The pack had been shacking up at Mr. Wonderful’s house for two weeks. Foxie Doxie loves the wall-to-wall carpeting, and Geriatric Poodle has a visible sense of accomplishment anytime he goes up or down the stairs. We were in a routine.
Except for the Super Bowl incident when Geriatric Poodle knocked over the dog food and the humans didn’t figure it out until halftime, after Foxie Doxie had eaten approximately seven times his weight in kibble. That wasn’t exactly routine.
We migrated back to my house this past weekend, and Geriatric Poodle has had a hard time adjusting.
It seems that in our absence, he forgot the layout of the house.
He’ll stand in the middle of the hallway and be confused about where everybody went. Or he’ll stare at a wall, wondering when the door will open.
One morning, he didn’t follow Foxie Doxie out of the bedroom after I freed them from their kennels. I found my 11-pound ball of black fluff leaning against the side of the bed, unsure of where to venture next.
He hears clapping, but it reverberates off the wood floors, so he can’t always figure out where it’s coming from. He also hears the doorbell, and, as I learned while watching a show about Scotland on the Travel Channel, he also hears bagpipes.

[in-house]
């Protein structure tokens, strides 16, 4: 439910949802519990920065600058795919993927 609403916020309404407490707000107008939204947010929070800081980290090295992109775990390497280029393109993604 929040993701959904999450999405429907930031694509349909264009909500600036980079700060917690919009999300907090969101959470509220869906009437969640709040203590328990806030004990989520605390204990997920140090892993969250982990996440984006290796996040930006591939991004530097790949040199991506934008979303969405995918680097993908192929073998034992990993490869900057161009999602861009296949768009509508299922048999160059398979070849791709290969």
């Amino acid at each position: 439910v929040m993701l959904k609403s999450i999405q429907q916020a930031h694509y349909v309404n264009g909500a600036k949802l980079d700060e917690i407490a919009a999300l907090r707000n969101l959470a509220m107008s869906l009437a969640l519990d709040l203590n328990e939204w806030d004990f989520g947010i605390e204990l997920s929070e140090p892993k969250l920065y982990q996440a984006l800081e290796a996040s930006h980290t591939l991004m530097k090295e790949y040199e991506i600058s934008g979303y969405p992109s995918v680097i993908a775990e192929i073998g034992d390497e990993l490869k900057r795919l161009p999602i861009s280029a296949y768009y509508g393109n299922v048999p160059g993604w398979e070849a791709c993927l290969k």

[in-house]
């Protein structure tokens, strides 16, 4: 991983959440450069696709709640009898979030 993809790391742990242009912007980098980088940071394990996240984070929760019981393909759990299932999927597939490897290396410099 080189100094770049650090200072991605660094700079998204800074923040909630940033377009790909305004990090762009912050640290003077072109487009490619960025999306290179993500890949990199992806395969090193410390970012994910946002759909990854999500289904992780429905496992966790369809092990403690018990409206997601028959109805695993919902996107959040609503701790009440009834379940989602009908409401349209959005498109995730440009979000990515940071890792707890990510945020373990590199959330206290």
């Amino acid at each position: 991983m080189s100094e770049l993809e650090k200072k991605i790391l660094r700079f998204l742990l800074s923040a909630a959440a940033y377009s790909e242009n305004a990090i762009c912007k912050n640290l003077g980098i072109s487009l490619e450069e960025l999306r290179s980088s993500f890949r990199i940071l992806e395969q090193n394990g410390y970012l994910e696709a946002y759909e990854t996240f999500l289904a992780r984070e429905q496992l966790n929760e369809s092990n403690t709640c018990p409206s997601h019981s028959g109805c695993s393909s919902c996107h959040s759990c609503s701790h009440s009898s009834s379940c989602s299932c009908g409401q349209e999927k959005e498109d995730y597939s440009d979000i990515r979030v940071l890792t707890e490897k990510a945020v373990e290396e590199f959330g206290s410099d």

Maybe I should start playing the bagpipes and lead him around the house with them. Hmm.
So, we’ve been readjusting and figuring things out. Sometimes Foxie Doxie helps his brother out, but the dachshund? Sort of a me-centric being.
Last night, I was puttering about the house in my pajamas. Considering that it’s freezing and I’m tired and stressed, this was the ultimate in luxury. Fleece pjs on a Monday night? Don’t mind if I do.
I went down into the basement. The dogs have never been allowed in the basement. They stand at the top of the steps and peer out into the great unknown. Seeing as how it’s dark and creepy and I found a brown recluse spider down there a few days ago, I don’t like it myself. And yet, I venture out sans canine protection.
Until last night.
I was three steps from the bottom when I heard a sick thud-thud-thud behind me. I watched Geriatric Poodle’s body bowling past me. And then I saw it splay out on the cement floor.
My first thought? I have to change my clothes.
I have to change my clothes. I’ll call Mr. Wonderful from the car. I’ll call him and he will meet us at the emergency vet. He’ll meet us and I’ll be wearing a bra and everything will be fine. It will be fine because I will it to be so.
Geriatric Poodle gathered himself up. He’d just fallen down a flight of 12 open, wooden stairs and fallen hard on a cement floor.
He gathered himself up, took a slow inventory of his body parts, and then … started to explore the basement.
I gave him a thorough pat-down. No yelping. No protruding bones.
One rather sore but just fine Geriatric Poodle.
One adrenaline-riddled mama in need of a stiff drink and a baby gate.